One of the major concerns for Church leaders recently has been what we do about those people who don’t seem to be returning to in person church? Within that number are those who are still very anxious about coming to church services but still very much believe in the L ord. Some will be able to return eventually but there will also be those who at the moment cannot see a point where it will be possible to meet in person due to underlying health issues. Then there are those who maintain faith but have fallen out of love with our old ways of “doing church” and think that through the pandemic they’ve found better ways of connecting together for fellowship and encouragement. Finally, we’ve got those who will not be returning and have been drifting away, the ones that are part of Thom Rainer’s 20% and humanly speaking are never coming back. Most will have already dropped out of your online content already too.
It’s right that these concerns exercise our mind but this shouldn’t be at the expense of those who have begun to join us for the first time. Whilst I was concerned in the early days of the pandemic that there was an over inflated excitement in the large numbers of YouTube and Facebook viewing numbers, those numbers did include some genuine first time contacts who stuck with online church. Additionally, some churches were creative about evangelistic opportunities during the pandemic and ran online Alpha and Christianity Explored courses, Zoom well being workshops and other events. So, are your church leadership teams giving time to thinking about how we continue to welcome and engage these people.
I did a quick straw-poll of my twitter followers yesterday to get a feel of things and these results encouragingly suggest that a good number of churches are seeing new-comers among their in person attendees.
The first thing you’ll want to consider and can probably only be able to identify now is where these newcomers are coming from. I also asked this with the following results.
The first thing to observe from this is that unsurprisingly some of your newcomers will be from transfer growth, they’ve moved from other churches. It’s important at this stage to be aware why. Some transfer growth will be for good reasons, you’ll have people that have moved home and work during COVID but haven’t been able to join a local church in person. You’ll have others that will have had time to reflect and realised that for sad but legitimate reasons they need to move church because of issues in their previous church family. Sadly, you will also pick up some church hoppers. There’ll also be those who are coming to you because their own church isn’t able to hold in person services yet.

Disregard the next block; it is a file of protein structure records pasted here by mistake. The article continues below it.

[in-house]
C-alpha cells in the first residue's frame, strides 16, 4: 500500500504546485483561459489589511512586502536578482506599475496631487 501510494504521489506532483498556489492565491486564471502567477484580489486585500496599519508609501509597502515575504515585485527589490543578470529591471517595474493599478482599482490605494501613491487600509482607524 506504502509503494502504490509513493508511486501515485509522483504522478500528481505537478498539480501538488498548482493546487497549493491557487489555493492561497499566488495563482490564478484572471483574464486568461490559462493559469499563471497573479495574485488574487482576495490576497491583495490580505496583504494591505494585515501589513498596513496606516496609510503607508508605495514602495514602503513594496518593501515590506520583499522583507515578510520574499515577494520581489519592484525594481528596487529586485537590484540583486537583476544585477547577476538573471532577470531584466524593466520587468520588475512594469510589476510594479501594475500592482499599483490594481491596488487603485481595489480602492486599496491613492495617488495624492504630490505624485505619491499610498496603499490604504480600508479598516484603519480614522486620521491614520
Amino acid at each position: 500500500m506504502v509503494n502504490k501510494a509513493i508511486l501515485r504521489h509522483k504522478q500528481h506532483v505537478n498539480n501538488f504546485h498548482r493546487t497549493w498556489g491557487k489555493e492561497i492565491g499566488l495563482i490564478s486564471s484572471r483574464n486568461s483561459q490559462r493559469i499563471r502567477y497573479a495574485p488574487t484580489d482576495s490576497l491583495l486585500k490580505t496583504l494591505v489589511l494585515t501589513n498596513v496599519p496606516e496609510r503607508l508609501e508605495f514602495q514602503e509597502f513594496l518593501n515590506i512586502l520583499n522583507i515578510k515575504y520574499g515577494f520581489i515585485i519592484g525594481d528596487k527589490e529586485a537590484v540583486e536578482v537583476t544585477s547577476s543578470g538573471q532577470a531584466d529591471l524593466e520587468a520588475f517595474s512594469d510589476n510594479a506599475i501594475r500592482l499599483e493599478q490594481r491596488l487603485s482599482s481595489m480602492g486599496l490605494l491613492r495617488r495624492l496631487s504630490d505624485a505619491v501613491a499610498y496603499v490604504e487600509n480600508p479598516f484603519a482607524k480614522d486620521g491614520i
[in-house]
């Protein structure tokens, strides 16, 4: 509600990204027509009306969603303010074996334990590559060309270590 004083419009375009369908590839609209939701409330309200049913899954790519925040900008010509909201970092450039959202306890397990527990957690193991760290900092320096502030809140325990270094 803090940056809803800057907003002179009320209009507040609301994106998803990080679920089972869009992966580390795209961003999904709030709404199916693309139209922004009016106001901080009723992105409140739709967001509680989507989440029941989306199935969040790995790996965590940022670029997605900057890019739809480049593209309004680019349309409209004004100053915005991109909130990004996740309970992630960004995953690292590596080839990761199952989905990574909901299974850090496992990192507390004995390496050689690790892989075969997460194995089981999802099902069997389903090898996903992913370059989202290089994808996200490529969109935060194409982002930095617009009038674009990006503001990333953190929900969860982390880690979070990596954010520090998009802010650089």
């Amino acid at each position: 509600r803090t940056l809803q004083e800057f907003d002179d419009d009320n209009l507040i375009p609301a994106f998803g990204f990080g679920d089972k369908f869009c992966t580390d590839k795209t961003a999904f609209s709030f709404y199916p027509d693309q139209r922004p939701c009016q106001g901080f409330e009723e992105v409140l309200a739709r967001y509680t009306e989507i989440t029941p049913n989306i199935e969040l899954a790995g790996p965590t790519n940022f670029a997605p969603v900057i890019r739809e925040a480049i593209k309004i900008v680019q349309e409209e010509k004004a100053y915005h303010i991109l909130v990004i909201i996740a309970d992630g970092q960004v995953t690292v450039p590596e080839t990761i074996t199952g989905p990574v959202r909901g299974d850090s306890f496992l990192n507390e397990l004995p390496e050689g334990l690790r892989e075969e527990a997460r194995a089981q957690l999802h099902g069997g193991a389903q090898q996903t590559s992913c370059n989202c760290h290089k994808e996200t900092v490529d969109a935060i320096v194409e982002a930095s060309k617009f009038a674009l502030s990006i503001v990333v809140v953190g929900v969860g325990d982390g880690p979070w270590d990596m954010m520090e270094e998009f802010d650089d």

If the latter reason applies, my personal view is that this isn’t a good reason for long term transfer unless the lack of in person meeting is symptomatic of other issues. Ideally you want to encourage them to persist with the online gathering of their home church but you may also consider talking with them and the church to see if it would be helpful for them to come along to you for a short period of time.
The really good news is that we do seem to be seeing people joining who are completely new to the Gospel or had at some point become de-churched and are now returning. Now is the time to be prayerfully considering how you respond to the needs and opportunities here. I’m not going to give definite recommendations in this post but here are a few things I would be thinking about.
First, I would want to get a feel for where they are spiritually. Some of them will have made a profession of faith already, others will still be in the process of considering the claims of Christ and there will be a third group who are now ready to profess faith. You won’t know this without asking people.
Second, all of these people have encountered your church and church generally during lockdown so will come with no pre-conceived ideas about what an in person church gathering will be like. So, one question to consider will be what help new people will need in getting to know what you do, how you do it and why. But the lockdown has also given us an opportunity to review what we do, how we do it and why. So when considering what to reintroduce, what new things to do and what to leave in the past, consider what will be most helpful to these newcomers.
Third, they are now arriving at a church and getting to know people for the first time. It’s actually very strange (speaking as someone who changed church during the final lockdown). On the one hand you feel like you are not new (and people feel like you are not new too). You’ve seen each other’s names in the comment section of Facebook or you’ve appeared on Zoom calls in a gallrery of faces. That’s actually quite different to meeting people face to face. So the third thing I will wan tto consider is how we give space to help people connect with others and get to know them.
Finally, remember that just as you have lots of long term church members who are still connected but not yet ready to join you in person, that if you have in person new comers you are likely to still have online new comers. What are you continuing to do to reach and connect with them?